Hamilton Ensor (1899-1970), two of the most prominent radio amateurs
who established one of the most complete amateur radio transmitting
stations in America on their property during the early history of
Frank B. Cooper Elementary
School: in the West Delridge
neighborhood of West Seattle, Washington, the Frank B. Cooper Elementary School is historically associated with Mrs. Thelma Fisher
Dewitty, who holds the distinction of being the first African American
to teach within the Seattle Public School District.
Lowell National Historical Park in Middlesex County, Massachusetts: While there is
no single birthplace of industry, Lowell's planned textile mill city,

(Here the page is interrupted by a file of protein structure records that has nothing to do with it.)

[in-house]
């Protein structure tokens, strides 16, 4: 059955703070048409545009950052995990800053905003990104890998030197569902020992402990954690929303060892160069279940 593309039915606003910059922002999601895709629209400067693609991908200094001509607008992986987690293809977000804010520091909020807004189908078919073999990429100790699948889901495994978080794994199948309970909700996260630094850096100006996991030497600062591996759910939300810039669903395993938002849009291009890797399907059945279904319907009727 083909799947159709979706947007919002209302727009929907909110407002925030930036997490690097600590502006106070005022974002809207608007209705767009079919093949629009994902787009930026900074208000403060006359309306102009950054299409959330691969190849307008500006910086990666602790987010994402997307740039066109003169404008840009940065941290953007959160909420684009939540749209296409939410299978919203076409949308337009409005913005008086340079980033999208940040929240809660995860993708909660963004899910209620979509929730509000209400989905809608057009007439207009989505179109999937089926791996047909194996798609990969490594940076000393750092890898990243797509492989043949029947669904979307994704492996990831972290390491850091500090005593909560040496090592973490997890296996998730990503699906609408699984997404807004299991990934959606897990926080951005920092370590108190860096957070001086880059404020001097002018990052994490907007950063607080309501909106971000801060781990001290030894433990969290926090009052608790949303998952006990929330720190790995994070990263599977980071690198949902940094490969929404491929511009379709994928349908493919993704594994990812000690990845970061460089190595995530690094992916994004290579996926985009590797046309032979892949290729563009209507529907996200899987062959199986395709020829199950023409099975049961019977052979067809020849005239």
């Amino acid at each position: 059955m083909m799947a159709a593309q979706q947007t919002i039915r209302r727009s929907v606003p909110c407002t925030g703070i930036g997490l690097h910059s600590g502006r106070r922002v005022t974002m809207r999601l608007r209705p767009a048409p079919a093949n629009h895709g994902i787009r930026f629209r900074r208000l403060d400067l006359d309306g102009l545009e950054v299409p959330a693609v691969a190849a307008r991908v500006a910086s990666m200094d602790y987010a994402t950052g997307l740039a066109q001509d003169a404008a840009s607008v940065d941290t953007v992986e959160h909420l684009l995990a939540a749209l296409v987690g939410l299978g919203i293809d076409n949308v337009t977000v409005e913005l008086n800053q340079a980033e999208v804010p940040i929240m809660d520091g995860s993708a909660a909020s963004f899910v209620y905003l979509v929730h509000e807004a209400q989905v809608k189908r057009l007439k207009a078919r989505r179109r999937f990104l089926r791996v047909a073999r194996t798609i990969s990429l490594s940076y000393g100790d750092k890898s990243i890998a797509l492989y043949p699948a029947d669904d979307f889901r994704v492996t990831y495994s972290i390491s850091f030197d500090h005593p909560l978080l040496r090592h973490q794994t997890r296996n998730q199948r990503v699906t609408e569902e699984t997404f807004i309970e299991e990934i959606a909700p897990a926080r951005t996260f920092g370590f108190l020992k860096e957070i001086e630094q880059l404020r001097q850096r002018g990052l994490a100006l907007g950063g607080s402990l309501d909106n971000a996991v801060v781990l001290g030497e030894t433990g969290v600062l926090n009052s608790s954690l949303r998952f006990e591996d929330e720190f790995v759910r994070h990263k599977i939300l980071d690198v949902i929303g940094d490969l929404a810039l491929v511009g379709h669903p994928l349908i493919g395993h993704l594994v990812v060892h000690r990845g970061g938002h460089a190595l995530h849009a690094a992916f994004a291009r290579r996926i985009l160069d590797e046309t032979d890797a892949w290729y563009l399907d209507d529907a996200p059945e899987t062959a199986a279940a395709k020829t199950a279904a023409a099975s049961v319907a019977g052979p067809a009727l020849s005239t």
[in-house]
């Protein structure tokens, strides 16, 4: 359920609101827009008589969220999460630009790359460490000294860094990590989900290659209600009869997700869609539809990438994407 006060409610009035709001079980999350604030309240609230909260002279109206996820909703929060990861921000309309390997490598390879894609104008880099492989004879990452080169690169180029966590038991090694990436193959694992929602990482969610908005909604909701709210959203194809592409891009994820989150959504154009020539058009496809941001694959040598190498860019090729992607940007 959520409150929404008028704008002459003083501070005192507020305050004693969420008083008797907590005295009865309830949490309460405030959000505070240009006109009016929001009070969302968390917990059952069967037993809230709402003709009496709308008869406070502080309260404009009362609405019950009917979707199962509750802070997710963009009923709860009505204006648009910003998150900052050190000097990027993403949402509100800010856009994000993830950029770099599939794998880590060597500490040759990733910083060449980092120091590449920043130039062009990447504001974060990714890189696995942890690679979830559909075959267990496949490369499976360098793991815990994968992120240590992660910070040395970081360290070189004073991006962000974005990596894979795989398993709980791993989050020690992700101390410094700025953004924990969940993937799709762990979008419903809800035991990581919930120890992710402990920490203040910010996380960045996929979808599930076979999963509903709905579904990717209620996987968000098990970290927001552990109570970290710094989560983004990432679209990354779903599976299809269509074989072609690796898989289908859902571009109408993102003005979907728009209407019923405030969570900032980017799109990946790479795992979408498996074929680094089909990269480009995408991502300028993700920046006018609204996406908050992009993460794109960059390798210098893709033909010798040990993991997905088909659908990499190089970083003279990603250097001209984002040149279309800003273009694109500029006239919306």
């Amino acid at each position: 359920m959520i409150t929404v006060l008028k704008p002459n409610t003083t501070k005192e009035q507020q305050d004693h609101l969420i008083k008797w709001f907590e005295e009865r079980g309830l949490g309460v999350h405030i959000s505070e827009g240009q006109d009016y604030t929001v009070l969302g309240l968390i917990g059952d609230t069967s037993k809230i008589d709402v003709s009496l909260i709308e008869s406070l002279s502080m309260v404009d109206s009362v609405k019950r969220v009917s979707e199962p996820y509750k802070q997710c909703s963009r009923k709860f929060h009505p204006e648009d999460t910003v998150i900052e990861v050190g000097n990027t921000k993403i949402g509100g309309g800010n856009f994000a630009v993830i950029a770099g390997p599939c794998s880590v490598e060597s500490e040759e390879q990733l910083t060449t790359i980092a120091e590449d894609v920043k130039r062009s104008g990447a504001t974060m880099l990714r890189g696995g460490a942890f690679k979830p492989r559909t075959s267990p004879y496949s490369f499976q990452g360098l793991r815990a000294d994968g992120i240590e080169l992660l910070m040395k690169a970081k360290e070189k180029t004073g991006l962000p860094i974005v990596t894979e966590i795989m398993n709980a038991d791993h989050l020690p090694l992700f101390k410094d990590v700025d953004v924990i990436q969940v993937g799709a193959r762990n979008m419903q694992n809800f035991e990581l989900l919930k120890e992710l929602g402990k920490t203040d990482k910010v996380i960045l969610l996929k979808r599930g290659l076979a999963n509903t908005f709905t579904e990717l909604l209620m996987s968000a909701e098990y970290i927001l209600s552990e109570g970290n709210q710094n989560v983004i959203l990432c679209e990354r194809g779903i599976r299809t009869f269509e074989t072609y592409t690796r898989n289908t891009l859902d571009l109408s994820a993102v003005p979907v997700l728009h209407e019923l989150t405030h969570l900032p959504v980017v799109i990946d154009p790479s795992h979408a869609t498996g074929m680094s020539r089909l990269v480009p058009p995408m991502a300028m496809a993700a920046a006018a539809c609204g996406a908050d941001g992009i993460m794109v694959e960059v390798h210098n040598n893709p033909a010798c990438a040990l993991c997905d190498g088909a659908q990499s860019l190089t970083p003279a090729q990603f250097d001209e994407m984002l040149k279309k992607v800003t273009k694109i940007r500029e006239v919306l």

in scale, technological innovation, and development of an urban working
class, marked the beginning of the industrial transformation of America.
Eudora Welty House, Jackson, MS
Home of one of the most influential writers of the 20th century
Ellamae Ellis League House, Macon, GA
Self-designed residence of accomplished Georgia architect Ellamae Ellis League
Woman's Athletic Club of San Francisco, CA
Established by women in 1915 to
improve themselves--intellectually, physically and artistically
Eleanor Roosevelt National Historic Site in Dutchess County, New York: Val-Kill Cottage, the simple, two-story stone building located within the Roosevelt family property at Hyde Park, was the home of Eleanor Roosevelt (1884-1962) for the last 17 years of her life.
Patsy Cline House, Winchester, VA
Home of 20th-century country music legend Patsy Cline
Matinicus Rock and Whitehead Light Stations, Knox County, Maine